Baryogenesis: A small review of the big picture

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From the point of view of contemporary physics, the Universe is a strange place because it contains a considerable amount of matter. We are so used to the existence of matter around, or for that matter inside, us that we take it for granted. We are, however, hard pressed to explain based on known fundamental principles why the Universe contains mostly matter but hardly any antimatter. Our cardinal principles of the corpuscular world are encapsulated in the Standard Model (SM) of elementary particles. This model contains twelve types of matter particles: six quarks and six leptons. These matter particles are differentiated by two quantum numbers: quarks carry a baryon number and leptons a unit of lepton number. They all have antimatter partners. The mass, and all other quantum numbers, of the anti-particles are the same as their partners', with the exception of electric charge, which is opposite.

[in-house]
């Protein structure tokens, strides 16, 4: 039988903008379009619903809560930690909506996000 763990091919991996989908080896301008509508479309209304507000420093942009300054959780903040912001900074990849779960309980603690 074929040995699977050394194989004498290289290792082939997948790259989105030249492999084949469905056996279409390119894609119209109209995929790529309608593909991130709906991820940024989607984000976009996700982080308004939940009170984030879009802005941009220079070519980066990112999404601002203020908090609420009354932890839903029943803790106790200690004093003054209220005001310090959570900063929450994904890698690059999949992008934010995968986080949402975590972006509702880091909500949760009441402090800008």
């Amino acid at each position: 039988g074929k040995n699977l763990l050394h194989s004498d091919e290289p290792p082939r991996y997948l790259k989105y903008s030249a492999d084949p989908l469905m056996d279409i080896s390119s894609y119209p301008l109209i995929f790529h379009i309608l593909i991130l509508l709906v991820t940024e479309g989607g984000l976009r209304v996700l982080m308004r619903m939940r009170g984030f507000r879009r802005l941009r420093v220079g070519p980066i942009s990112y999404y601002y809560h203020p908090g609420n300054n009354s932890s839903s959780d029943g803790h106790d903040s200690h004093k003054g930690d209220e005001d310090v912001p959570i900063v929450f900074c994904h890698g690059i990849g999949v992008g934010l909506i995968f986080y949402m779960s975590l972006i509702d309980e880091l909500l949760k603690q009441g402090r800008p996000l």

Original languageEnglish
Title of host publicationProceedings of the Interplay between Particle and Astroparticle Physics workshop, 18-22 August 2014, Queen Mary University
Number of pages10
Publication statusPublished - 12 Nov 2014

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